Jonathan Wishnick, owner of the Chicago franchise of Senior Helpers, cares a lot about his employees. He’s aware of the emotional and physical challenges they face in providing care for the frail elderly—including patients with dementia, and victims of strokes or serious illness—for up to twelve hours a day.

Retaining good employees is essential to his business because it’s relationship-driven, and when an employee leaves, there’s both financial and emotional costs. “Our workers are very skilled—and they go through a training period. We invest in them and don’t want to lose them.”

Wishnick began offering Working Credit’s financial wellness program as a benefit to workers who’d been with his company for at least four months. For Wishnick and his workers, the results have exceeded expectations:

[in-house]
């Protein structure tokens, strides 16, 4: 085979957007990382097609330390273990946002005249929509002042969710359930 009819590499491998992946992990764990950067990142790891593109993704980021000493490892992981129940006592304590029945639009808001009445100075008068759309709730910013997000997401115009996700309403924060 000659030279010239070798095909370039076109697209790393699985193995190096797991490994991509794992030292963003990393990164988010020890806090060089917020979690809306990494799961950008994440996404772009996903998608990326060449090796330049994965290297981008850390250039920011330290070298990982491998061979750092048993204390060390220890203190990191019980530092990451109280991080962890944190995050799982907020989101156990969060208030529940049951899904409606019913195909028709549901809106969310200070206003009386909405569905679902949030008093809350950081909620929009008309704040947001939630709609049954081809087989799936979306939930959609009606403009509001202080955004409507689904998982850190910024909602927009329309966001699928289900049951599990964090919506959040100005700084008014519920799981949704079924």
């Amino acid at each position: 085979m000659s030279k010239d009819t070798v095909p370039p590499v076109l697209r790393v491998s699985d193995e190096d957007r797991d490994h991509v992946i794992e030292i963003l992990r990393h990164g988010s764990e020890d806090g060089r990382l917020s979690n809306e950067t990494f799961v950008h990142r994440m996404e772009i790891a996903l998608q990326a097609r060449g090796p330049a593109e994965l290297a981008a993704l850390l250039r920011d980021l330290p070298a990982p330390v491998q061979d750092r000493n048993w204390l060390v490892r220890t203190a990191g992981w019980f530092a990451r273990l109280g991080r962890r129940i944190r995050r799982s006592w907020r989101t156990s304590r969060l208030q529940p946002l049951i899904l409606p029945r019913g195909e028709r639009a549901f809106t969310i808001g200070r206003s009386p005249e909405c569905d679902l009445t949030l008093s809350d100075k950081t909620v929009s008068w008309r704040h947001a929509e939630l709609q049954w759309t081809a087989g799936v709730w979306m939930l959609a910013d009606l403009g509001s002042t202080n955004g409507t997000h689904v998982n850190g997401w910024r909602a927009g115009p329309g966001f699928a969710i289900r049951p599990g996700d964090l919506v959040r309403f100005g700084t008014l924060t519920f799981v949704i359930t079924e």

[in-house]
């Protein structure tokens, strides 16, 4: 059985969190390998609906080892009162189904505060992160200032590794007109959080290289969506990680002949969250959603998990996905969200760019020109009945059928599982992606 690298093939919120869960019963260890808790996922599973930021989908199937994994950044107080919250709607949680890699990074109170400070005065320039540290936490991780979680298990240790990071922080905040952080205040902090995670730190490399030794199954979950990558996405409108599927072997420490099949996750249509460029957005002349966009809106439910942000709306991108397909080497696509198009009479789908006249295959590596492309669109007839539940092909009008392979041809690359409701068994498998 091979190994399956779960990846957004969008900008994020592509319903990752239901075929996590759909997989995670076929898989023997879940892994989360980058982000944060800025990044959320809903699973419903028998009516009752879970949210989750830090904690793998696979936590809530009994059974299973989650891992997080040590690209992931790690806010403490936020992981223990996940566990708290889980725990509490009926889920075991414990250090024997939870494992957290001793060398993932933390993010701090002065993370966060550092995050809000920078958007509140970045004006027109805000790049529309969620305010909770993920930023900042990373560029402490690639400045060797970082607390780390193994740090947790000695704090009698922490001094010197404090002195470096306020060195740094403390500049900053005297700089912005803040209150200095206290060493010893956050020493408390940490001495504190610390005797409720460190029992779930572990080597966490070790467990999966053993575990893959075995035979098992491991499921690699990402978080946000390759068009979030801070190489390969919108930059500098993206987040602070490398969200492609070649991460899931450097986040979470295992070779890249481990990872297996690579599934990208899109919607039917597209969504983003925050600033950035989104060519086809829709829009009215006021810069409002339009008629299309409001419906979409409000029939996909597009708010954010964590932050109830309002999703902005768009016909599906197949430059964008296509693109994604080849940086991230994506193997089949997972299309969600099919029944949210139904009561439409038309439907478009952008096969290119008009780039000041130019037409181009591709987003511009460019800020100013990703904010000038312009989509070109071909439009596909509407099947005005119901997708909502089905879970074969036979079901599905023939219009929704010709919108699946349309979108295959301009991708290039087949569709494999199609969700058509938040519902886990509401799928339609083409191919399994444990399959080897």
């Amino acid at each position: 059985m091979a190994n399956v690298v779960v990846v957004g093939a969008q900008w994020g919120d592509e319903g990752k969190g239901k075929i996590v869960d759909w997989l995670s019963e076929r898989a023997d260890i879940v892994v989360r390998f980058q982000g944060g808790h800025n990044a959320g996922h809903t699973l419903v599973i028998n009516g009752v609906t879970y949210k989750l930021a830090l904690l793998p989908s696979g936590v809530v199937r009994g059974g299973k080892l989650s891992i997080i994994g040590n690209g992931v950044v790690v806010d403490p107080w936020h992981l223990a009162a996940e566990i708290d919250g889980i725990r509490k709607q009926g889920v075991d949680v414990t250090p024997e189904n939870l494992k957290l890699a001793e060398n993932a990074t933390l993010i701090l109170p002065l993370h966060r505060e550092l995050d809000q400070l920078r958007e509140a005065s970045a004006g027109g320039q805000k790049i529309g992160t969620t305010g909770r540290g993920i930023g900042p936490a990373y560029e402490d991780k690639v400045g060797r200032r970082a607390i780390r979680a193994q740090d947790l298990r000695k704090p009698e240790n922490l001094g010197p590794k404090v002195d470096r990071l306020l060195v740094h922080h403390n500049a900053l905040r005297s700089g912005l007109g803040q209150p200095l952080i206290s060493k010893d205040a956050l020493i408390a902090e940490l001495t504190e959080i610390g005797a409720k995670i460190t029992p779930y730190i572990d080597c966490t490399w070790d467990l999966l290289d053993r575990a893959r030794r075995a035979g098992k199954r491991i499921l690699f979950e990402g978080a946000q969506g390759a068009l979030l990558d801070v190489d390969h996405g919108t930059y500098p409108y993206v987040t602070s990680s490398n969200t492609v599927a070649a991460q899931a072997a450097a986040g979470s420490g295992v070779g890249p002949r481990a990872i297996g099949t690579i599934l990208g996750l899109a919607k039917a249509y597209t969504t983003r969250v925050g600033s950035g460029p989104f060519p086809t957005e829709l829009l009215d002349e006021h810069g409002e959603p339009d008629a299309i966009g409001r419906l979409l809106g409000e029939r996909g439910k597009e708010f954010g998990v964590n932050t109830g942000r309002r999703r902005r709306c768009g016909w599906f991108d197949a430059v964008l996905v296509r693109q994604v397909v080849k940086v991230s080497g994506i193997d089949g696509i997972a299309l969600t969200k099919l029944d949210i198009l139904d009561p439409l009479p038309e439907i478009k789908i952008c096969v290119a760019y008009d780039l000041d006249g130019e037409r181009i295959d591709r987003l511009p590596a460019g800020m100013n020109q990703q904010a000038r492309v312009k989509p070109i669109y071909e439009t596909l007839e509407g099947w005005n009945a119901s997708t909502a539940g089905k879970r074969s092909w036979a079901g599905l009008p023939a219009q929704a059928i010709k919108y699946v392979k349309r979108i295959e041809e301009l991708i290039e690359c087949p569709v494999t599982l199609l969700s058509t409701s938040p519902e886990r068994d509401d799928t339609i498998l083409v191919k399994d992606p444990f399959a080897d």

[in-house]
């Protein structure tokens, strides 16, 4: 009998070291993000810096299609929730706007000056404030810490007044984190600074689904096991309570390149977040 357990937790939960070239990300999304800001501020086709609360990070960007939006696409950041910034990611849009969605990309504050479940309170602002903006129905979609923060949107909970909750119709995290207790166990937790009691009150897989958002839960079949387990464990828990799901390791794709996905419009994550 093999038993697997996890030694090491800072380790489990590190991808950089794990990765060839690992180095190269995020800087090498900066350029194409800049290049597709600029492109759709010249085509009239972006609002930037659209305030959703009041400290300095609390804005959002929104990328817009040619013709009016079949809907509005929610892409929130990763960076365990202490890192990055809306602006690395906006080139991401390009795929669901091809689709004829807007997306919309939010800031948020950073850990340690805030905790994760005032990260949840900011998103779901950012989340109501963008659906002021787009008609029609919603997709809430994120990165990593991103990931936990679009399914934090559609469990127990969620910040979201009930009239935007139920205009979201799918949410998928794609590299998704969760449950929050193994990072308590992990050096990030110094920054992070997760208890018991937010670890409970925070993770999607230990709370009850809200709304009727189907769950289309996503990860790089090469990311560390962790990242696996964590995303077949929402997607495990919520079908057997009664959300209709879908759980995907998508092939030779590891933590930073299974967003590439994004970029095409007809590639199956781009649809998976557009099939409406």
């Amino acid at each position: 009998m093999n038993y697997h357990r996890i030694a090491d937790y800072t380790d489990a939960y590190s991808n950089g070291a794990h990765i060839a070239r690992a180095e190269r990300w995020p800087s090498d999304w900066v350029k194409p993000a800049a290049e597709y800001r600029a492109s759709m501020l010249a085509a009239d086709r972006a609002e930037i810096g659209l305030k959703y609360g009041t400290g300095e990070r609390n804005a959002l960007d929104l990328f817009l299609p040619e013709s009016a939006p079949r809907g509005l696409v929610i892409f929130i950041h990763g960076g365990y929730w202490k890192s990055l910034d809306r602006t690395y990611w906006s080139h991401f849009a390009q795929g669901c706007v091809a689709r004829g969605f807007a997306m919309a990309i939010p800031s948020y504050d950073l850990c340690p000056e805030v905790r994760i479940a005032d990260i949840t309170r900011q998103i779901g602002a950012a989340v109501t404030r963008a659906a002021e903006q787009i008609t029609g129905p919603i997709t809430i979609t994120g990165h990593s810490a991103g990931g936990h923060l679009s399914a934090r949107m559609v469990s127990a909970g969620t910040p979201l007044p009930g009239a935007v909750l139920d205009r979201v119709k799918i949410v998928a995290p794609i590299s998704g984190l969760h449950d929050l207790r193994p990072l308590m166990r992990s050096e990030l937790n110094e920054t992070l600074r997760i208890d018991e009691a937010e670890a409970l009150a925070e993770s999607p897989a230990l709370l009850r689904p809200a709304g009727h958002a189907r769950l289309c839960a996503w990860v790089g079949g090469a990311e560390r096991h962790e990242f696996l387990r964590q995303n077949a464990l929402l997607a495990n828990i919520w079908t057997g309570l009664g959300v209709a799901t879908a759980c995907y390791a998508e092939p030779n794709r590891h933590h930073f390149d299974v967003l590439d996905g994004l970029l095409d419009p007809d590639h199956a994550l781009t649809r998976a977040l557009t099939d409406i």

• 82% of employees who were offered the benefit signed up.
  • The number of employees with prime credit scores (660 or higher) has almost tripled.
  • The number of employees with a safety net of at least $1,000 in available credit (through one or more credit cards) has increased by 52%.
  • All the caregivers who enrolled have remained with Senior Helpers.

He now has an effective, low-cost incentive that helps him retain his best workers and gives him a leg up on the competition. “We provide space for workshops and counseling, but after that, we get out of the way and let the Working Credit’s staff do their job. It’s basically a turnkey program.”

The result has been a big win for his employees, the clients they serve, and the business bottom line.

“Do I care about my employees? Absolutely, but I’m also a businessperson,” says Wishnick, “and from an economic perspective, Working Credit’s program just makes sense.”